tokens_list = [" ".join(tokens) for tokens in tokens_list]

vectorizer = TfidfVectorizer(max_features = 5000, max_df = 0.8, min_df = 5)
X = vectorizer.fit_transform(tokens_list).toarray()
y = total_data["Category"]

X[:5]

Out[8]:
array([[0., 0., 0., ..., 0., 0., 0.],
[0., 0., 0., ..., 0., 0., 0.],
[0., 0., 0., ..., 0., 0., 0.],
[0., 0., 0., ..., 0., 0., 0.],
[0., 0., 0., ..., 0., 0., 0.]])

TfidfVectorizer converts a collection of raw text documents into a TF-IDF feature matrix. TF-IDF is a measure that quantifies the importance of a word in a document relative to a corpus. It is composed of two terms:

• TF (Term Frequency): it is the frequency of a word in a document.
• IDF (Inverse Document Frequency): Measures the importance of the term in the corpus. A term that appears in many documents may not be as informative.

Therefore, by using TfidfVectorizer, we transform a collection of text documents into a numerical matrix representing the relative importance of each word in each document, relative to the entire corpus. This matrix is commonly used as input for machine learning algorithms, especially in natural language processing tasks such as text classification.

##### Train test split¶
In [9]:
from sklearn.model_selection import train_test_split

X_train, X_test, y_train, y_test = train_test_split(X, y, test_size = 0.2, random_state = 42)


#### Step 3: Initialization and training of the model¶

In [10]:
from sklearn.svm import SVC

model = SVC(kernel = "linear", random_state = 42)
model.fit(X_train, y_train)

Out[10]:
SVC(kernel='linear', random_state=42)
In a Jupyter environment, please rerun this cell to show the HTML representation or trust the notebook.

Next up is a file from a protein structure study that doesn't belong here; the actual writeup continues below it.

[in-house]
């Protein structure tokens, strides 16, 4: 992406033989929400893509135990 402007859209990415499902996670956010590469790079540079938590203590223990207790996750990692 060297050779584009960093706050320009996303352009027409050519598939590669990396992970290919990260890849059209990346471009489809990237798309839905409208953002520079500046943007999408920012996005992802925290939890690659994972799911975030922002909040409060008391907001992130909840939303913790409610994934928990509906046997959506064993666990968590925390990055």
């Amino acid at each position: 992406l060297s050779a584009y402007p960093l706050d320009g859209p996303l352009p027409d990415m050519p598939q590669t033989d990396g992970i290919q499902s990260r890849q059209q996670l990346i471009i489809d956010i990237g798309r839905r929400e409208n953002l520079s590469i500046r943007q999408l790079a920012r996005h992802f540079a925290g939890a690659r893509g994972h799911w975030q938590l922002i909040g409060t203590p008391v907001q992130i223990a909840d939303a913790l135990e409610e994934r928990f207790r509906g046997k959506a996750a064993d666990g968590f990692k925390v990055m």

#### Step 4: Model prediction¶

Once the model has been trained, it can be used to predict with the test data set.

In [11]:
y_pred = model.predict(X_test)
y_pred

Out[11]:
array([0, 0, 0, ..., 0, 0, 0])

With raw data it is very difficult to know whether the model is getting it right or not. To do this, we must compare it with reality. There are a large number of metrics to measure the effectiveness of a model in predicting, including accuracy, which is the fraction of predictions that the model made correctly.

In [12]:
from sklearn.metrics import accuracy_score

accuracy_score(y_test, y_pred)

Out[12]:
0.9748062015503876

#### Step 5: Saving the model¶

Once we have the model we were looking for (presumably after hyperparameter optimization), to be able to use it in the future it is necessary to store it in our directory, together with the seed.

In [13]:
from pickle import dump

dump(model, open("svm_classifier_linear_42.sav", "wb"))


Adding an explanatory name to the model is vital, since in the case of losing the code that has generated it we will know, on the one hand, what configuration it has (in this case we say linear because the kernel is linear) and also the seed to replicate the random components of the model, which in this case we do by adding a number to the file name, 42.